Some of the paragraphs of your contract should include: a time limit, number of books contracted, scope of representation, commission, subsidiary rights, disbursements, expenses, communication and statements, audit, notices, contacts, powers, bankruptcy, termination, dispute resolution, death (of agent or author), reversion of unexploited rights, agent leaves agency, and a revised definition of out-of-print and electronic availability clause.
Long ago I worked as a union member. I’ve learned to live within and honor contracts. If every contingency is addressed then both parties know what is expected. Knowing the rules helps teams work together.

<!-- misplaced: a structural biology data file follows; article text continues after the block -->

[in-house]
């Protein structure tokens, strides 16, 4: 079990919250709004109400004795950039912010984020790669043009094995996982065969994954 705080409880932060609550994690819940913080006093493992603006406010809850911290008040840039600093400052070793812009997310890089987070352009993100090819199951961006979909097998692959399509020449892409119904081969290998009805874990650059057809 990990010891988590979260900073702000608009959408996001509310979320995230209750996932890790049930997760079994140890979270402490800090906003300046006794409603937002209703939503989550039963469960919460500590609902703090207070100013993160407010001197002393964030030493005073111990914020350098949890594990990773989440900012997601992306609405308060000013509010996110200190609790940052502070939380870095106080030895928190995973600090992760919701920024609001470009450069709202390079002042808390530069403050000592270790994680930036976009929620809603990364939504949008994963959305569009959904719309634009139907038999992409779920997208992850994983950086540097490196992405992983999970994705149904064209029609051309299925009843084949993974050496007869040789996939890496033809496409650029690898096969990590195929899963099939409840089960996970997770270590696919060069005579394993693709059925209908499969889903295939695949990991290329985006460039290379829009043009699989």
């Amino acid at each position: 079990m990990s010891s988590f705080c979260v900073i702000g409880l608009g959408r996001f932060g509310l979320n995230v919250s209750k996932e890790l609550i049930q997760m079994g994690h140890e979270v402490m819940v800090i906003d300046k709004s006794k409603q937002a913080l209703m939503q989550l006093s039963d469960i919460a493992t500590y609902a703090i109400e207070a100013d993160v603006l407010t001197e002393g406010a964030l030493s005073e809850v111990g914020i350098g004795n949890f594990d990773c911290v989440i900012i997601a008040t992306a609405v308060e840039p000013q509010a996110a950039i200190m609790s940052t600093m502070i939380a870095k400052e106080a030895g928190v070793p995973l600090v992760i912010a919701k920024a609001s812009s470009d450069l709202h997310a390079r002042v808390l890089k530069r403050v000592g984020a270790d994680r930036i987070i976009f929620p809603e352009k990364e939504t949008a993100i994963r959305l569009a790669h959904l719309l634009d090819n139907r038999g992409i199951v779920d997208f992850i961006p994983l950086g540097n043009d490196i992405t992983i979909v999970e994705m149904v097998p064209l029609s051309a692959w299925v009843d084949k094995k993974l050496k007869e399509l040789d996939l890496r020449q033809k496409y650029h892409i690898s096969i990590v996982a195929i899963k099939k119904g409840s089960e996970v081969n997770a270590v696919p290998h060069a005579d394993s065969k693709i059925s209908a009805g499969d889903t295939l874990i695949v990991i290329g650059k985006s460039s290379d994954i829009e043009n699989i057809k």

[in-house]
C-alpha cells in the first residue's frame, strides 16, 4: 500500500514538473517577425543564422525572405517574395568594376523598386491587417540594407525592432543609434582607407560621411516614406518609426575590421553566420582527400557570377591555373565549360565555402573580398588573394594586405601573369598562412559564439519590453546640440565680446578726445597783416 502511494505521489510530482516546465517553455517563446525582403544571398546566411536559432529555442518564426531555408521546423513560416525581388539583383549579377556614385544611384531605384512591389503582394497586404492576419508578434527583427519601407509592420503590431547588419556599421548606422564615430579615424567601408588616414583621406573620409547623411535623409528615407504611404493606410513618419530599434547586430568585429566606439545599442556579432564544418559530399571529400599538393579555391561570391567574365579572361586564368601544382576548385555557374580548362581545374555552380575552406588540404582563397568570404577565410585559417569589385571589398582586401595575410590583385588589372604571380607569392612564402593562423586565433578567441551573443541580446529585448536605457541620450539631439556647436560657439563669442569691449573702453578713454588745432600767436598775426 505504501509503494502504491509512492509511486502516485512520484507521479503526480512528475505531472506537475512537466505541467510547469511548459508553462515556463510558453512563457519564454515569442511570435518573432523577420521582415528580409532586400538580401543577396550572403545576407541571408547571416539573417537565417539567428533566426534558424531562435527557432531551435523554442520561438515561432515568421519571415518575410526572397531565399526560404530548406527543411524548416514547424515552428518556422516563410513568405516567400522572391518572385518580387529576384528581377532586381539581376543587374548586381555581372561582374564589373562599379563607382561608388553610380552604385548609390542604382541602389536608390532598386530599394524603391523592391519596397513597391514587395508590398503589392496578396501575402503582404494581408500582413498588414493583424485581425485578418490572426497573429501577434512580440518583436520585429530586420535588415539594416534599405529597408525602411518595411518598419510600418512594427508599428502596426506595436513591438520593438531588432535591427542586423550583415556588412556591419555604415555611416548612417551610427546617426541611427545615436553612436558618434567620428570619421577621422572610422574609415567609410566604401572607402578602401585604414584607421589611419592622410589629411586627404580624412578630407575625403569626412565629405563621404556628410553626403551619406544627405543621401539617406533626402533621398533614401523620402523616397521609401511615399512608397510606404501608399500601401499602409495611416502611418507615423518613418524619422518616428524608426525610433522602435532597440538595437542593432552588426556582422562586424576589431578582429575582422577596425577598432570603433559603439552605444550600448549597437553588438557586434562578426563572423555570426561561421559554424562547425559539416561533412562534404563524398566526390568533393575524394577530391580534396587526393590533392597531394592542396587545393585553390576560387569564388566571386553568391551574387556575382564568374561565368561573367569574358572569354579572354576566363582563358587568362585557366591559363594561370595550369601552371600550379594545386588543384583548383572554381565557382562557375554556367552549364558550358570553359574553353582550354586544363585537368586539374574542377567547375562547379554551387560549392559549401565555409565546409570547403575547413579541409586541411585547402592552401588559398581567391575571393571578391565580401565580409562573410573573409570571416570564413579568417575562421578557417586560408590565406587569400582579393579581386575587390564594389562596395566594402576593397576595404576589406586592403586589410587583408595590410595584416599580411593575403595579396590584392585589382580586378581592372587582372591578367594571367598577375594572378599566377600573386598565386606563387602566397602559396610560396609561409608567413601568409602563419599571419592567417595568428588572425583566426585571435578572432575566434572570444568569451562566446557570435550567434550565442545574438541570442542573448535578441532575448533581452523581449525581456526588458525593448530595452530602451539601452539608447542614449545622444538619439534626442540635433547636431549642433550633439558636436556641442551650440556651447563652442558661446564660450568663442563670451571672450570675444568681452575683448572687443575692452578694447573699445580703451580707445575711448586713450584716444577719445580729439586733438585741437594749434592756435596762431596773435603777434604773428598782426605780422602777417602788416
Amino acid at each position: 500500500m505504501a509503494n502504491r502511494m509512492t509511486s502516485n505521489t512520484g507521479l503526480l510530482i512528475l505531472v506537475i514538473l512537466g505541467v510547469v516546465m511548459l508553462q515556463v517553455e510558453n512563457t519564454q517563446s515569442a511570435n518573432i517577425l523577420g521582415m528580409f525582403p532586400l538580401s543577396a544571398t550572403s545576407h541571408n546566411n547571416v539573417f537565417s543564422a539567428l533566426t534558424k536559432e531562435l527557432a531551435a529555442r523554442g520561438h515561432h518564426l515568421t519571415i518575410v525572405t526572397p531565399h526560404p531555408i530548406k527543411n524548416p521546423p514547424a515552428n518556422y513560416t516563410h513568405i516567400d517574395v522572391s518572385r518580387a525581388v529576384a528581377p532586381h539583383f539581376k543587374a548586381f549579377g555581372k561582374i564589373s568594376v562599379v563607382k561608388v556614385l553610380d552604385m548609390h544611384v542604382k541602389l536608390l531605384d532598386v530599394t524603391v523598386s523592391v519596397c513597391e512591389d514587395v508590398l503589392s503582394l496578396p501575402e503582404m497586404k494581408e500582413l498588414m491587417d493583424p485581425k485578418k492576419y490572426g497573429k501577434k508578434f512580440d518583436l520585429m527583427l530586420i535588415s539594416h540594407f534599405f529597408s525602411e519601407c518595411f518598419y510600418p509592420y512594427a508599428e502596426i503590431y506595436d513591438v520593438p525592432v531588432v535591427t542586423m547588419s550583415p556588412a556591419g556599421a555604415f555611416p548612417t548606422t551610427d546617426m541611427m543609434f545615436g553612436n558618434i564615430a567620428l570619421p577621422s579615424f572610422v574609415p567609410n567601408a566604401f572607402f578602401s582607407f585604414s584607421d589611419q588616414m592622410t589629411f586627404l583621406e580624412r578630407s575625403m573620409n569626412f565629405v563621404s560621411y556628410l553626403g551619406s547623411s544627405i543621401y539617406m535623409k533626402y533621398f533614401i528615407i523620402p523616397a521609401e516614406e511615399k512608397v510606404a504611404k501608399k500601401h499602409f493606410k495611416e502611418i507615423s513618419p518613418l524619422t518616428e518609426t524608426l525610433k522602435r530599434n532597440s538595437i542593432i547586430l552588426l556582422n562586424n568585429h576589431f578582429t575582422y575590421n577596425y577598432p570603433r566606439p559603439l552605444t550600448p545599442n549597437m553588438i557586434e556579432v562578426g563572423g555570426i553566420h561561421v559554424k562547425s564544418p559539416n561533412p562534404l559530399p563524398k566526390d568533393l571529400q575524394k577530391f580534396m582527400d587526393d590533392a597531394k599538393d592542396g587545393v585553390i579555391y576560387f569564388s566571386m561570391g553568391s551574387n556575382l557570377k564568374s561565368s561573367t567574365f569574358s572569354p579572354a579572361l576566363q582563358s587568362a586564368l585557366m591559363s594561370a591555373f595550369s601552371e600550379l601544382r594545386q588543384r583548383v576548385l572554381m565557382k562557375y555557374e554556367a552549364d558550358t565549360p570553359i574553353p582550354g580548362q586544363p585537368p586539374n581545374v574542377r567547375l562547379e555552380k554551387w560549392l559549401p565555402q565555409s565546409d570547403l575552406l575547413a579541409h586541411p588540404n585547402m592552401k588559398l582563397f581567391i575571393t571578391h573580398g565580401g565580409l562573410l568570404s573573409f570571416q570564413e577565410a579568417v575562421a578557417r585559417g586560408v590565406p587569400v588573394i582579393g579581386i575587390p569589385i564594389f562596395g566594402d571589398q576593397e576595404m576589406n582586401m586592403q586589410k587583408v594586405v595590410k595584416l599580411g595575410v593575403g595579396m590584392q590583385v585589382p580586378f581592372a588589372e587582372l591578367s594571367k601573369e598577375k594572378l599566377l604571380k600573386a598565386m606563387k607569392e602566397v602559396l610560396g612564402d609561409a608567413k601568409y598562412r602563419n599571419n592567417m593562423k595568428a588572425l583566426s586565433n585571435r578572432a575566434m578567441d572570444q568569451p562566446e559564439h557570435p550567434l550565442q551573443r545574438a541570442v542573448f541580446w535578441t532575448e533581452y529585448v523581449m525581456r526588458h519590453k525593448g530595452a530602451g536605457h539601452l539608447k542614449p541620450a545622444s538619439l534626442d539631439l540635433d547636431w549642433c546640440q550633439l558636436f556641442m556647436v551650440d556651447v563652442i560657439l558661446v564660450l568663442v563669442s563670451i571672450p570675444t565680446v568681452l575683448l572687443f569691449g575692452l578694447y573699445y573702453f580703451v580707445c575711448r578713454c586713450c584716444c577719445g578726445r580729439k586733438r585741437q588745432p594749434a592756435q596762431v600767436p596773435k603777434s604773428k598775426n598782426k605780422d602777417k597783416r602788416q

How to get there?
Any questions that come up during negotiations should be included within the contract or be addressed in a letter of understanding. What happens if the author writes outside their genre? What if the agent hates the author’s next book? How does the author get their money? Does the agent have right of attorney? How long is an author expect to wait for a response to a communication? Does the agent offer editorial, marketing, or public relation services? What happens if the agent leaves the agency? What happens if the author or agent dies?
No contract can cover everything. But what you can do is consider the most common issues, agree on what the rules, or the acceptable actions. That way the focus is on business success rather than anything else.
Is there anything I should have included that is missing? Any advice for us?